How to detect targeted attacks by using memory introspection

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Cybercriminals can spend months inside organizations, storing away information for a future attack or piecing data together that will get them to the prize they are after. They will also create measures to protect themselves from detection. Sometimes they create diversionary tactics to draw your attention away from what they are doing and where they have succeeded, as EY’s Global Information Security Survey 2015 shows. Cyberattacks impact both business decisions, mergers/acquisitions and competitive positions.

Advanced Persistent Threats (APTs) and Advanced Targeted Attacks (ATAs) are of tremendous concern to organizations. Recent examples have focused on retail since they lead to wide media coverage and direct financial losses. They are also interesting because many of the highest profile attacks were not detected by the retailer, but by the credit card companies tracking fraud activity.

Other attacks that are well-known in security circles but don’t get as much media attention include nation-state sponsored attacks. Some are generally accepted (e.g. Stuxnet, Carbanak, Turla), while others are widely suspected (Chinese attacks against U,S, defense contractors, Nortel, and other industrial targets). On that note, industrial espionage is another area of great concern.

 The enterprise IT infrastructure has transformed completely in the past years becoming a truly hybrid infrastructure. The hypervisor now sits as an intermediary between virtualized endpoints and physical hardware. But Endpoint security has not, until now, experienced the same paradigm shift. Traditional network-level security may run as a virtual appliance, but still essentially performs inspection of network traffic just as it did before. Traditional security agents running in protected systems may offload scanning to a virtual appliance for performance, but are still constrained by technical limitations of running within the endpoint operating system.

Until now, the very concept of endpoint security was constrained to security agents running within an host OS on endpoints – the Windows and Linux servers and desktop operating systems upon which every modern organization depends – or as network devices, and attackers have been taking advantage.

Bitdefender has solved the technical challenges of creating a solution to the root problem, thereby giving datacenter owners the ability to know what they don’t know, and act on information from below the operating system. with an agentless protection running outside the host OS, this radical new approach redefines endpoint security.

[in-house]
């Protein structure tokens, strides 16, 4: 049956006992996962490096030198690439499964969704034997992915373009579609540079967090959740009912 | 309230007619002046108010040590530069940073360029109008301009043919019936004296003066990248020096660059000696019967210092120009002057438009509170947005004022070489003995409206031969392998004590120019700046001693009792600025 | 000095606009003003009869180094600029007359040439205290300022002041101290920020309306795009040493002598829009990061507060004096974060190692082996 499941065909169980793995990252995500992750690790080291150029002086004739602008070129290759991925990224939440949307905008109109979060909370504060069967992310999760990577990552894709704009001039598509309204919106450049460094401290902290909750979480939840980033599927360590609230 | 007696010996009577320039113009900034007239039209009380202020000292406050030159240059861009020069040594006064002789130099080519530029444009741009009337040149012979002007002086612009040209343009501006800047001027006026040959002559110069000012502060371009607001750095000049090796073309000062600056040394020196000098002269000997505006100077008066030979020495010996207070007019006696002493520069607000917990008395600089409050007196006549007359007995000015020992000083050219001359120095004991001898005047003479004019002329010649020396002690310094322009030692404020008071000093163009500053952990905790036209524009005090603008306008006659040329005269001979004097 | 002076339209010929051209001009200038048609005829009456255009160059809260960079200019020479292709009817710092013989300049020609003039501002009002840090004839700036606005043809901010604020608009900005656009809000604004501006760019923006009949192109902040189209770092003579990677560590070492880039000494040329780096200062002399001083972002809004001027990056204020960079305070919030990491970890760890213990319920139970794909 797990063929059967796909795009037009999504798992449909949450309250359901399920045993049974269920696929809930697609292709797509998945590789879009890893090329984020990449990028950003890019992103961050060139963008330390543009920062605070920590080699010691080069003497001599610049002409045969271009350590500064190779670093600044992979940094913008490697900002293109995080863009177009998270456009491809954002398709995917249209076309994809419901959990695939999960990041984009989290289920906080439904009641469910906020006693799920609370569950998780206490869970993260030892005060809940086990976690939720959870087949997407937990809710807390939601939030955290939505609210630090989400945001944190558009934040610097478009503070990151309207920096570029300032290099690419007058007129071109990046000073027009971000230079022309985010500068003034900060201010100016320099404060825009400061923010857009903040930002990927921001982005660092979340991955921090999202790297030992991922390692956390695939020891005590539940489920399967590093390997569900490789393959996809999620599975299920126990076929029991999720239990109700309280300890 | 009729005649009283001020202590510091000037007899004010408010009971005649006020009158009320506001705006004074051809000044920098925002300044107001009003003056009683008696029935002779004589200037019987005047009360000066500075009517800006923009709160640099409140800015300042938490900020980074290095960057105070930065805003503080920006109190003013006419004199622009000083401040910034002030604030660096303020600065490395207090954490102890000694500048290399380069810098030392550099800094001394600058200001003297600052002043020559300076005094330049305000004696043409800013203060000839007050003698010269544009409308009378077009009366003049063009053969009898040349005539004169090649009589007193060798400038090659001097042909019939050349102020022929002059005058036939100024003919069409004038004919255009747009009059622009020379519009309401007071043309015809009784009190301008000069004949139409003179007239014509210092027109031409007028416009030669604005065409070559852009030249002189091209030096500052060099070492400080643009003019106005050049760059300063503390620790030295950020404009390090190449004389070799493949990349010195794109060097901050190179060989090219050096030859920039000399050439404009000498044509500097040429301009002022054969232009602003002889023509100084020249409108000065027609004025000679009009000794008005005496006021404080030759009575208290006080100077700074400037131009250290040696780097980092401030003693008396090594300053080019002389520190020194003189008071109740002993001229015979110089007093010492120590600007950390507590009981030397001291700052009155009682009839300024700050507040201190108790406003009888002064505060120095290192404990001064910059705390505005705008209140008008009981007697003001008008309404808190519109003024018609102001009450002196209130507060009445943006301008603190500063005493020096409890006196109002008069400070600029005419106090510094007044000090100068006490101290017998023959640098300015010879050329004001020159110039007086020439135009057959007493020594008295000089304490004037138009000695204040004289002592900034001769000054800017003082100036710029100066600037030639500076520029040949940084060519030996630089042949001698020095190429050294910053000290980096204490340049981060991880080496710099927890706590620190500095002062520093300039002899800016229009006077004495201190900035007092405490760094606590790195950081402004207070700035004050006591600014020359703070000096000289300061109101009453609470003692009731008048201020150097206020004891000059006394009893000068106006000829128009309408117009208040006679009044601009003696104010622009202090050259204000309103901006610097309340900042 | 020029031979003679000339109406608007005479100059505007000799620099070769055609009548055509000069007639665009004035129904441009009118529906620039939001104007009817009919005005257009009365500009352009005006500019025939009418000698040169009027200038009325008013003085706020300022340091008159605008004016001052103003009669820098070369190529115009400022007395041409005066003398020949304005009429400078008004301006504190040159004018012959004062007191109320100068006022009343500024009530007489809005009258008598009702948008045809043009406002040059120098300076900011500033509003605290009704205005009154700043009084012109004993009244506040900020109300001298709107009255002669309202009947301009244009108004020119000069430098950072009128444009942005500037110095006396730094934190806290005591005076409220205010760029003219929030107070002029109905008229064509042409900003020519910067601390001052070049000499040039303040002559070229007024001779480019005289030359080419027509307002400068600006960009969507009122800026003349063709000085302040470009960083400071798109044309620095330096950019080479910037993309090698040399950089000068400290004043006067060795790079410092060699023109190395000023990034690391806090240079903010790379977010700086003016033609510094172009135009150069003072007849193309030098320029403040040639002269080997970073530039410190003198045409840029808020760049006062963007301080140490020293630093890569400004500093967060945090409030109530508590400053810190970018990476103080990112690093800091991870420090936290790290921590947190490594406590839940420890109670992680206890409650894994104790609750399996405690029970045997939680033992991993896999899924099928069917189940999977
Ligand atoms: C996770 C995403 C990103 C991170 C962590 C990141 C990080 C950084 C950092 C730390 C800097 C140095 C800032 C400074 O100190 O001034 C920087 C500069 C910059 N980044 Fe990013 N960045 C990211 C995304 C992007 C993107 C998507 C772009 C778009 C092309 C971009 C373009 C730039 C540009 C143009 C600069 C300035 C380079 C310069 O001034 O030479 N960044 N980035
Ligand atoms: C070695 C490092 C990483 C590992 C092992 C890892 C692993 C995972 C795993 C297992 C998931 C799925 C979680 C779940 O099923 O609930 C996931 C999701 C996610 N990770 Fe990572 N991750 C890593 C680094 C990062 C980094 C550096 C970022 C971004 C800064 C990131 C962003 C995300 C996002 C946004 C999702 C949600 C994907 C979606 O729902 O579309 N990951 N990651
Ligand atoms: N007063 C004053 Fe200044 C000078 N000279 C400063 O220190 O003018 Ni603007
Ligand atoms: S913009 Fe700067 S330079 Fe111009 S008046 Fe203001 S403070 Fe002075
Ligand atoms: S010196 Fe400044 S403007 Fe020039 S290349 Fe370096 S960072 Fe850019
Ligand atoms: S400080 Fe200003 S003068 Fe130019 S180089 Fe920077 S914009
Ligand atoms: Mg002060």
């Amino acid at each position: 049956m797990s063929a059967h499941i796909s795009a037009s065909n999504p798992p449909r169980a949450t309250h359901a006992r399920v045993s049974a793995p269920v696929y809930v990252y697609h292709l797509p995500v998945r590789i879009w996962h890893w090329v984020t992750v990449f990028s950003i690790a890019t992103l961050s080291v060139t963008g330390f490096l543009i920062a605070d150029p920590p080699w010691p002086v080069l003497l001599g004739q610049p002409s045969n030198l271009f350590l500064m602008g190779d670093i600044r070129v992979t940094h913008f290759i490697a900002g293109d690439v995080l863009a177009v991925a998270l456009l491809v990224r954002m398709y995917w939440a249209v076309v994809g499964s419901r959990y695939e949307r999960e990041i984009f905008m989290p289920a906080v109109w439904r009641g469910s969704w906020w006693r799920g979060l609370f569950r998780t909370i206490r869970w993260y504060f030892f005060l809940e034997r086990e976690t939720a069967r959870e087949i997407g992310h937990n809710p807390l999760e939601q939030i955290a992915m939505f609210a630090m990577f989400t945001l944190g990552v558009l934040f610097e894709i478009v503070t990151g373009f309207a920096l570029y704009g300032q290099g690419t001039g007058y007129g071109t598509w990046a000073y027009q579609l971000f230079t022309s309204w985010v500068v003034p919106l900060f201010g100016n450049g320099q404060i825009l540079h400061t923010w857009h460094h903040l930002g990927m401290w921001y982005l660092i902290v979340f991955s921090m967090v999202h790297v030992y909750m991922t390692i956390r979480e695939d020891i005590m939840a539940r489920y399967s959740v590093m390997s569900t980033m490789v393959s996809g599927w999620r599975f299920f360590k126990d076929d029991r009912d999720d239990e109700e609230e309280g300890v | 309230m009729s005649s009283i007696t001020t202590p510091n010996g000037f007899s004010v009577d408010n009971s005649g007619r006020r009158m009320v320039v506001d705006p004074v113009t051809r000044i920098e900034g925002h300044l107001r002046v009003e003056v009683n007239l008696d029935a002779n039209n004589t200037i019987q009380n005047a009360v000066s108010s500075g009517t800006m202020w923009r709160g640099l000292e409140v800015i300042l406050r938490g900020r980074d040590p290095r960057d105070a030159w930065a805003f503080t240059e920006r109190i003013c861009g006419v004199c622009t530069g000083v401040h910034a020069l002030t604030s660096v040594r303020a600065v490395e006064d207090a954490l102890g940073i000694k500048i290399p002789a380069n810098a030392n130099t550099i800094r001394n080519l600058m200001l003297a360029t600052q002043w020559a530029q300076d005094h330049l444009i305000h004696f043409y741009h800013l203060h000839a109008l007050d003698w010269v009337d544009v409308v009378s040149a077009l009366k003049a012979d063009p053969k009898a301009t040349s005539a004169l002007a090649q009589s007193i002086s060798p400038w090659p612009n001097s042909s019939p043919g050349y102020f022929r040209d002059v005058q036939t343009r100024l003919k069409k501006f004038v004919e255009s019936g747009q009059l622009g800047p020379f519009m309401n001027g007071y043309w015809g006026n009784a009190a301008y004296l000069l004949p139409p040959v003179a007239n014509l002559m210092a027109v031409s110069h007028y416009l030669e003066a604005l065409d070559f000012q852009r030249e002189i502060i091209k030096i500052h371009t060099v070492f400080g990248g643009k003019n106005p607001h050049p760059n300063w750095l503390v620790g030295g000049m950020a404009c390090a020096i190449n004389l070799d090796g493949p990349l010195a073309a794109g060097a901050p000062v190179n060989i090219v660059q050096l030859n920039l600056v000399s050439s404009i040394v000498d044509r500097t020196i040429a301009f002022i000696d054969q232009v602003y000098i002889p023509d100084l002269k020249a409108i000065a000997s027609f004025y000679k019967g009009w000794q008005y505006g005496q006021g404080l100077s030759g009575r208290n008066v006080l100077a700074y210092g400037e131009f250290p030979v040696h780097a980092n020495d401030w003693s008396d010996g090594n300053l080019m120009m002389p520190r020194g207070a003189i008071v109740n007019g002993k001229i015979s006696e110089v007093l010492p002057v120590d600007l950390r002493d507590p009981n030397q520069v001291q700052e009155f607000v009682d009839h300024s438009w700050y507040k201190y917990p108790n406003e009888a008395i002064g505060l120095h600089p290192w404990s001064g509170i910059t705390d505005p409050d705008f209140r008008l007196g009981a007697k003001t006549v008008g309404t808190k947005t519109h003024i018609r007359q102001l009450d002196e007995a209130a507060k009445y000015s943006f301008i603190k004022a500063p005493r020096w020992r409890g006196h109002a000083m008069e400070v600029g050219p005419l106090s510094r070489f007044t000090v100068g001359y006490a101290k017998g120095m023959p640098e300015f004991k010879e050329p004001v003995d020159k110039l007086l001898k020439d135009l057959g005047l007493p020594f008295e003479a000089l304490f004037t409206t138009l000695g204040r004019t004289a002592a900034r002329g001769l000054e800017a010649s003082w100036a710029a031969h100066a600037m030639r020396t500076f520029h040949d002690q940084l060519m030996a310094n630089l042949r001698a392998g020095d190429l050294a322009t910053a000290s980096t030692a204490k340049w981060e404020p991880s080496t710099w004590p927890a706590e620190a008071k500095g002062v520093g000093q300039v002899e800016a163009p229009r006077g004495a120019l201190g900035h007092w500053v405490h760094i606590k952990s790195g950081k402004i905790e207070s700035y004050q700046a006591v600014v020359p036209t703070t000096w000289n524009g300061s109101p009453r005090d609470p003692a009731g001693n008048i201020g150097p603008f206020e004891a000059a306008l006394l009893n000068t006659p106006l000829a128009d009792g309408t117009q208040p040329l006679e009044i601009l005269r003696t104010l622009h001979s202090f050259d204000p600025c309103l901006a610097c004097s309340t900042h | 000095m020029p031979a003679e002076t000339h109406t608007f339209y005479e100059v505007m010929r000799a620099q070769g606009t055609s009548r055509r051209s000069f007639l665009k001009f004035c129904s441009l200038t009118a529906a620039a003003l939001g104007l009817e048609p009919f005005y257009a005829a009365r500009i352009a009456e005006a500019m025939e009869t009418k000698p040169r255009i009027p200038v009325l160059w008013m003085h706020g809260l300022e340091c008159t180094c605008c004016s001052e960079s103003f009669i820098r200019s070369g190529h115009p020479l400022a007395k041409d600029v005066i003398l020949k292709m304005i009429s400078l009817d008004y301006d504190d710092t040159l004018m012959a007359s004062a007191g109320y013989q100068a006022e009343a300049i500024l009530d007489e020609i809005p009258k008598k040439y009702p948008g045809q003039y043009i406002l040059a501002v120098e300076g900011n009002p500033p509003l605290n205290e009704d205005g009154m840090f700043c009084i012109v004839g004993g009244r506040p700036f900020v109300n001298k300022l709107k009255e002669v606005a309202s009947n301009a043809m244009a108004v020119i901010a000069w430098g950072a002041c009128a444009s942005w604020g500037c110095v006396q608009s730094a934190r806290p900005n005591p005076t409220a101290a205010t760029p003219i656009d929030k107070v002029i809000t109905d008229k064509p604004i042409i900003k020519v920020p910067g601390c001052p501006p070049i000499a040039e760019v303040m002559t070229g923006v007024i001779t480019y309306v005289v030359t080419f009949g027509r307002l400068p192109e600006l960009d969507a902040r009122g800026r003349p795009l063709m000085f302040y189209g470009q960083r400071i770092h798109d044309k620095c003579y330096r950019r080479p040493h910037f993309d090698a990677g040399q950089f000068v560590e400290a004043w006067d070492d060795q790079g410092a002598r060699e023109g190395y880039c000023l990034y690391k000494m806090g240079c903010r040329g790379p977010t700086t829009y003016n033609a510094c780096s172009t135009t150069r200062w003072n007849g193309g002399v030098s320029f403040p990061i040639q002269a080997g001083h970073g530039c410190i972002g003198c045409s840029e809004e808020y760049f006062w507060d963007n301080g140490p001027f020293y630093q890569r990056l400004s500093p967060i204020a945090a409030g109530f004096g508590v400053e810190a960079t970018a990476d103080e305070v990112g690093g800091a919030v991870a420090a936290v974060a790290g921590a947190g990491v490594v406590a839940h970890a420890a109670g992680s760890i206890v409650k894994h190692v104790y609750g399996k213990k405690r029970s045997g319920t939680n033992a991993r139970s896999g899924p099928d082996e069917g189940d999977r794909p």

Citrix’s XenServer API facilitates virtual machine introspection from a security virtual appliance. Bitdefender has built Hypervisor-based Introspection (HVI) to take advantage of the virtual machine introspection feature included in Citrix Xen Server

Gartner states in its Host-Based Controls for Server Workloads Ready for Hybrid IT” report published in April 2016:

“Platform, hypervisor and OS integrity checks are excellent controls for systems over which you have lost end-to-end control, such as in colocated systems. Additionally, this control can, to some extent, defend against certain high-impact malware. Furthermore, it is currently the only safeguard that can verify the integrity of a (formerly) trusted hypervisor. Thus, this control is most feasible for application architectures where the integrity of the hypervisor or of the hardware is of any concern (e.g., high-risk applications in colocated systems or, where supported, public clouds).”


Leveraging insight provided from the hypervisor embraces datacenter architectures that virtualization has brought. This deeper level of insight goes below the virtualized endpoints and the workloads they host.

Hypervisor-based Introspection (HVI), by its very nature, operates at a level of privilege that is higher than that available in-guest. While a rootkit running in a virtual machine may run with kernel-level (ring-0) privilege, as in-guest security software does, HVI performs at the hypervisor level of privilege (ring -1). 

With hypervisor-level access to in-guest memory, and isolation from in-guest exposure to compromise, Bitdefender Hypervisor-based Introspection delivers a new level of insight into what was previously deemed impossible to know. While a targeted, highly sophisticated attack may use customized, one-off tools and exploit zero-day vulnerabilities to get a foothold and defeat in-guest endpoint security, HVI will expose these attacks by leveraging changes in the software stack that virtualization has introduced.

HVI identifies attack techniques. This way, the technology can identify, report and prevent common exploitation techniques. The kernel is protected against rootkit hooking techniques that are used during the attack kill chain to provide stealth. User-mode processes are also protected against code injection, function detouring, and code execution from stack or heap.

According to Bitdefender’s CTO, Bogdan Dumitru, predictions published last December, in 2016 we will see in the enterprise environment, an increase of targeted attacks and strongly obfuscated bots, with a short lifespan and frequent updates. Most of these attacks will specialise in information theft. Attackers will be in and out of an organisation in a few days, maybe even hours. APT, which currently stands for Advanced Persistent Threats, should change to Advanced Penetration Threats, or even BA for Blitzkrieg Attacks. Bitdefender is the only security company that provides security at the ring-1 level and prevents you company from becoming the next victim.

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